History of silk  

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Train wreck at Montparnasse (October 22, 1895) by Studio Lévy and Sons.
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Train wreck at Montparnasse (October 22, 1895) by Studio Lévy and Sons.
Silk Road

Silk is a fine, soft cloth woven from silk fibers. The history of silk begins, according to Chinese tradition, in the 27th century BC. The Chinese were able to continue making it exclusively for three millennia without ever divulging the secret process whereby it was made. The art of silk making slowly spread to other civilizations via merchants, looters, and spies. Having arrived in Europe at the end of the Middle Ages, the production of silk climaxed during the phase of industrialization at the beginning of the 19th century. After that, silk production experienced a rapid decline due to improvements in manufacturing in certain Asian countries and to epidemics that affected the silk worms in France.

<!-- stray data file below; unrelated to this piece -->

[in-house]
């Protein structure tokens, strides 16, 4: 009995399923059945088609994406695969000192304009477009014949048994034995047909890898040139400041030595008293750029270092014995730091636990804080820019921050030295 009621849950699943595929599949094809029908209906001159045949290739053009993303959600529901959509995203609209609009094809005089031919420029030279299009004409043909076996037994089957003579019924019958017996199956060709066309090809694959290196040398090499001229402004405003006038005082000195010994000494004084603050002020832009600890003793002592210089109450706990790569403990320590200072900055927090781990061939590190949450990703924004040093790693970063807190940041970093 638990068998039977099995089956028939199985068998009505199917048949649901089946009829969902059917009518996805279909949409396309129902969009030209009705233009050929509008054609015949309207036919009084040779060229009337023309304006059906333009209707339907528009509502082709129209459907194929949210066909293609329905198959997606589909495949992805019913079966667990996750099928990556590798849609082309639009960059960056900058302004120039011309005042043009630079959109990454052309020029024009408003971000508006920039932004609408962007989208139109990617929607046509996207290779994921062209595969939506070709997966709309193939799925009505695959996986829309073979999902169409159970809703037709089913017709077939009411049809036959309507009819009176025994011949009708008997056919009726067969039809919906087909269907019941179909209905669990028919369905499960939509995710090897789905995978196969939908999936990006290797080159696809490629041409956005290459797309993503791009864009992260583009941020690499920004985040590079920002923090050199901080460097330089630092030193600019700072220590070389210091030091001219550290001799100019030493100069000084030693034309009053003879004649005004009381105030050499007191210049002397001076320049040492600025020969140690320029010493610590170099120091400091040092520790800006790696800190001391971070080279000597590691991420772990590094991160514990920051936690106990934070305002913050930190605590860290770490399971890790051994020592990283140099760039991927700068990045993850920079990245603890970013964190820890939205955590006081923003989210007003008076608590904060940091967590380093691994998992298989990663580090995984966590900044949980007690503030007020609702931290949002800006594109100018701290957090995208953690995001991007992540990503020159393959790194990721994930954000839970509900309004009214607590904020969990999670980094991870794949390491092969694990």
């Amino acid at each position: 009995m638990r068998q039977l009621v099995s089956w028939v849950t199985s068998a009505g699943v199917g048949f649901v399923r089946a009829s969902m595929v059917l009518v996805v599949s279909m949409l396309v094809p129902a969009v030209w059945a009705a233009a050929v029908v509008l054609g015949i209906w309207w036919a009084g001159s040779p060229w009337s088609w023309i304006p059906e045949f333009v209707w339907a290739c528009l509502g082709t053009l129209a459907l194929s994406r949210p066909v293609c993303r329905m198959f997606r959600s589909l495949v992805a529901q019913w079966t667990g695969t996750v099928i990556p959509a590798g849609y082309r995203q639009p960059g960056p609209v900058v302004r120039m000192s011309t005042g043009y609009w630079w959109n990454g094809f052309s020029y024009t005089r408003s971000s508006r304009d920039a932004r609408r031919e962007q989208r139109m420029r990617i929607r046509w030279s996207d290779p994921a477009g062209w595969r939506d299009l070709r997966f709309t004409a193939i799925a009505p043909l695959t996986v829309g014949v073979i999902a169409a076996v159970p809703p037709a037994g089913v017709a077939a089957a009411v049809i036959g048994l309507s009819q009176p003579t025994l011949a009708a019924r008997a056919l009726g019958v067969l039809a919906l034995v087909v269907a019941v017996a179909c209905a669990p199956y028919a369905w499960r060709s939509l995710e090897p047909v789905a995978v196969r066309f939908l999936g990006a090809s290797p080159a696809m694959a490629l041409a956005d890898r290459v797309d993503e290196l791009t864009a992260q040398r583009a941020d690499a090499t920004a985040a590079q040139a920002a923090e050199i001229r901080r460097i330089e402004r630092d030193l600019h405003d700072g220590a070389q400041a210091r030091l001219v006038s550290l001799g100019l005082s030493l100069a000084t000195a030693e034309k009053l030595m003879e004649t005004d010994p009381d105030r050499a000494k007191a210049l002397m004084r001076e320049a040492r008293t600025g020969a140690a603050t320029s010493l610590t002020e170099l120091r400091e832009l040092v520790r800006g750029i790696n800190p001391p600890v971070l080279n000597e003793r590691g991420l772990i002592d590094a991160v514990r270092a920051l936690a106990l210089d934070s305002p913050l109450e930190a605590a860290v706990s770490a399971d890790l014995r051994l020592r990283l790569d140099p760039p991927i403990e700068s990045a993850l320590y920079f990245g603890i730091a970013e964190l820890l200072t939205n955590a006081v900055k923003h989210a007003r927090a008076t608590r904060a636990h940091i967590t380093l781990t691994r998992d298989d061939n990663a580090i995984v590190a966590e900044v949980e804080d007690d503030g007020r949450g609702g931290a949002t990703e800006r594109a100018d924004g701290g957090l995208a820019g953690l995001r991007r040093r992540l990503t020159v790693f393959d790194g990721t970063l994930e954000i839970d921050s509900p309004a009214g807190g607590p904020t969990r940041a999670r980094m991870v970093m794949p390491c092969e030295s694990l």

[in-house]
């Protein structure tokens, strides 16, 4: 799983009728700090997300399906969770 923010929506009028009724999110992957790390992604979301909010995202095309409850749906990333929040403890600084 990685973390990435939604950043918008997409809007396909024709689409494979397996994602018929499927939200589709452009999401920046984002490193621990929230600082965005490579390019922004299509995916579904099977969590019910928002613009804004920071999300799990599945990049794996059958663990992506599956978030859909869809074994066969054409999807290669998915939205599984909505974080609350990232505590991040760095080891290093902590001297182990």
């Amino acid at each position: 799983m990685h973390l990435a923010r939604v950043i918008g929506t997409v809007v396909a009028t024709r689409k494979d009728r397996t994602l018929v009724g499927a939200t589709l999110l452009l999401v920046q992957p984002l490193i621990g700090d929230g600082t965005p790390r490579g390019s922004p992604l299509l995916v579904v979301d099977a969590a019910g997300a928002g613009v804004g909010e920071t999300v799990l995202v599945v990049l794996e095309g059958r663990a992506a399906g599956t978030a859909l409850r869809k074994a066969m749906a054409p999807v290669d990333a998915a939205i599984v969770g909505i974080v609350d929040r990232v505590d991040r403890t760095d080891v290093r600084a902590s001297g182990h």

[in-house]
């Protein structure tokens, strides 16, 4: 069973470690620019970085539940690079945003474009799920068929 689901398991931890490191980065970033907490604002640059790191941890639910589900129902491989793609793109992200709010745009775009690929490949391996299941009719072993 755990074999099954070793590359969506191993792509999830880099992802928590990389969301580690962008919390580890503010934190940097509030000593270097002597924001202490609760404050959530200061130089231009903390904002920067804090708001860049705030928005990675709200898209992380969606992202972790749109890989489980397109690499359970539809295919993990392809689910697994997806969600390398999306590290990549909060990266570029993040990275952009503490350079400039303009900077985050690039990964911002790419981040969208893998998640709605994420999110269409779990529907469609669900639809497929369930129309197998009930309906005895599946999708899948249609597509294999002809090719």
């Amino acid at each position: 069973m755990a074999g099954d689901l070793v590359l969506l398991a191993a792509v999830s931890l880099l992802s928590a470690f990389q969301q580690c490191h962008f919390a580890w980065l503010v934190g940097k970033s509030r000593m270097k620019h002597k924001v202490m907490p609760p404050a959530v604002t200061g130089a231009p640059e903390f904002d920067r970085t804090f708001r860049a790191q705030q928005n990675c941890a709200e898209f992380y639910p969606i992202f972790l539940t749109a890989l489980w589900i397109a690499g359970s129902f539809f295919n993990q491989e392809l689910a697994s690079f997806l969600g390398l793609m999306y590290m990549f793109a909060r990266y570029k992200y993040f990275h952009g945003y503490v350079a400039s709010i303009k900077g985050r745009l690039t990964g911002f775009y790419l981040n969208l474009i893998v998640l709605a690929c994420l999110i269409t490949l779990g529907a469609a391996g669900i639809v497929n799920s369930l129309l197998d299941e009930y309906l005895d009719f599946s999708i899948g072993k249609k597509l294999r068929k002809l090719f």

Silk road

The first evidence of the silk trade is the finding of silk in the hair of an Egyptian mummy of the 21st dynasty, c.1070 BC. Ultimately the silk trade reached as far as the Indian subcontinent, the Middle East, Europe, and North Africa. This trade was so extensive that the major set of trade routes between Europe and Asia has become known as the Silk Road.




Unless indicated otherwise, the text in this article is either based on Wikipedia article "History of silk" or another language Wikipedia page thereof used under the terms of the GNU Free Documentation License; or on original research by Jahsonic and friends. See Art and Popular Culture's copyright notice.

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